1984 Marcos wins new battles on the diplomatic front. He sends emissaries to the 4th Islamic Summit (in Casablanca) and to the World Muslim Congress (in Karachi). In February, he holds bilateral meetings with the presidents of Brunei, Indonesia, Malaysia, Pakistan and Singapore. The 15th ICFM reaffirms its commitment to respect the territorial integrity of the Philippines and again calls on the MNLF to close ranks. In March, Hashim’s ‘New MNLF’ officially declares itself a separate organisation with the name Moro Islamic Liberation Front (MILF), with a religious as well as nationalist agenda. The NPA gains in strength and starts to launch larger attacks. Mass demonstrations become spontaneous and the first nationally coordinated welgang bayan (people’s strike) shows the depth of popular opposition to Marcos.

1985 Armed attacks by the NPA intensify along with legal, popular opposition to the regime. Marcos schedules a snap presidential election to defuse widespread tension. The legal opposition unites behind Corazon Aquino, Benigno’s widow, as the anti-Marcos candidate. The NDF boycotts the exercise, calling the elections a ‘sham’.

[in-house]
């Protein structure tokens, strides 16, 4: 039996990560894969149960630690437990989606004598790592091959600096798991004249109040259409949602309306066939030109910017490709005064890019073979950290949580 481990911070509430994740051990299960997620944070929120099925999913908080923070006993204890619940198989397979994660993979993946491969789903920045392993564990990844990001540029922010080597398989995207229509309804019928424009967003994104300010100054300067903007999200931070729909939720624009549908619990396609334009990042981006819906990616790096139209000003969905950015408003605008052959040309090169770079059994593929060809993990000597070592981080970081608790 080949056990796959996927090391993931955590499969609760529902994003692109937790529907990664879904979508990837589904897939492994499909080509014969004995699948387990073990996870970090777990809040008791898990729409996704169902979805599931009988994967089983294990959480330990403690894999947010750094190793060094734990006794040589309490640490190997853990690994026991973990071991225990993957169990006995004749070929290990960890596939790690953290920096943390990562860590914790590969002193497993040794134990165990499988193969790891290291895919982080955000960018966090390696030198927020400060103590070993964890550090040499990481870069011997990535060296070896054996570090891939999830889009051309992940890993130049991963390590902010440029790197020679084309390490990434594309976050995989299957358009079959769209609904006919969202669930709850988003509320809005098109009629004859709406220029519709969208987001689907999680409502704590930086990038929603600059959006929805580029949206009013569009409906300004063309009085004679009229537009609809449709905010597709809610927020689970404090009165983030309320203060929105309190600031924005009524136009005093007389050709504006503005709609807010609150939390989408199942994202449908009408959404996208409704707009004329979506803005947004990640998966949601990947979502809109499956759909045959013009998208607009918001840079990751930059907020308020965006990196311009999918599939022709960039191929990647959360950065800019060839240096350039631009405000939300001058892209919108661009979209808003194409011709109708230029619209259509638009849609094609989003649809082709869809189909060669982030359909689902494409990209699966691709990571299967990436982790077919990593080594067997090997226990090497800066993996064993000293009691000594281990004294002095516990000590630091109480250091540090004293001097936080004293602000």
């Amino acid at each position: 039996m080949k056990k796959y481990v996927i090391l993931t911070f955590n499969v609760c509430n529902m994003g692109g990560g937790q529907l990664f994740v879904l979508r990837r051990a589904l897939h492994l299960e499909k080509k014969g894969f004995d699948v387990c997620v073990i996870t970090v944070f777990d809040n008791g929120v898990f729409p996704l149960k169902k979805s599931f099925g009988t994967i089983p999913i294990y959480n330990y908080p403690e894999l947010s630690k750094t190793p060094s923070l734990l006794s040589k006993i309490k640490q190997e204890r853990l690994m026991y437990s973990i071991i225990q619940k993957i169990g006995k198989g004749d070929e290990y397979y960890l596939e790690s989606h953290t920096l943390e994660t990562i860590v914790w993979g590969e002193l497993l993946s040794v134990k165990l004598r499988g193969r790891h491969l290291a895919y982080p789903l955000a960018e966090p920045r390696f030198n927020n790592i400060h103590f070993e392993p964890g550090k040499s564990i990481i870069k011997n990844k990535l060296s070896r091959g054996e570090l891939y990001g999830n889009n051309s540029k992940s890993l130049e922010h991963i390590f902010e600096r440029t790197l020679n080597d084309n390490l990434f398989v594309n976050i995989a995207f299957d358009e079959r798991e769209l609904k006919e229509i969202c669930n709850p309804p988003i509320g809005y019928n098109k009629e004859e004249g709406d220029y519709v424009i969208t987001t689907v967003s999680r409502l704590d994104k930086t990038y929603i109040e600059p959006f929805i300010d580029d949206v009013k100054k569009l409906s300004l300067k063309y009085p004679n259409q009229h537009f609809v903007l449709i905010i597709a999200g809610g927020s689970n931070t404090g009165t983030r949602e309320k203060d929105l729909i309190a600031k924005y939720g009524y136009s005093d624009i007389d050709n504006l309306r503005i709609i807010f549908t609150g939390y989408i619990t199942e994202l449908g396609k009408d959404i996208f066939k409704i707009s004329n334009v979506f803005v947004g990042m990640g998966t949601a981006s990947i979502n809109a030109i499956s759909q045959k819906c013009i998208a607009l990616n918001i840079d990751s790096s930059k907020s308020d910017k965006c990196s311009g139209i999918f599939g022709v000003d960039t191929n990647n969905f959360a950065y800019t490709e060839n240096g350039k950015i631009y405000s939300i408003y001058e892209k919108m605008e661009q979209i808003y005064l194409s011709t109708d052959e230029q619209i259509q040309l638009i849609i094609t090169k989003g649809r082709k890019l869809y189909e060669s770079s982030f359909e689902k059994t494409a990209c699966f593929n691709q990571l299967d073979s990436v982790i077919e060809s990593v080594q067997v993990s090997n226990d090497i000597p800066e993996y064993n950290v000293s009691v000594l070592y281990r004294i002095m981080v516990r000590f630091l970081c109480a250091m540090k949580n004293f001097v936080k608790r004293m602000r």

1986 Snap elections are held, with Marcos proclaimed as winner. Days later, he is ousted after a failed coup sends millions of people to the main thoroughfare, known as ‘EDSA’ to protect mutineers from counter-attack. The Marcos family is flown to Hawaii by the US government. Corazon Aquino takes her oath as President and establishes a revolutionary government. She appoints a commission to draft a new constitution, which includes provisions for autonomy in Muslim Mindanao and the Cordillera region of Luzon.

In March, the MILF sends a message of its readiness to discuss peace with Aquino. In August, with OIC and Muslim World League mediation, the MILF and the MNLF agree in principle to negotiate jointly in an expanded panel. But on September 5, Aquino visits the MNLF camp in Sulu, to talk peace with Misuari. Misuari seizes the initiative and gains recognition for the MNLF from the government as its negotiating partner. The MILF displays political strength through a militant consultative assembly in October, but fails to elicit a government response.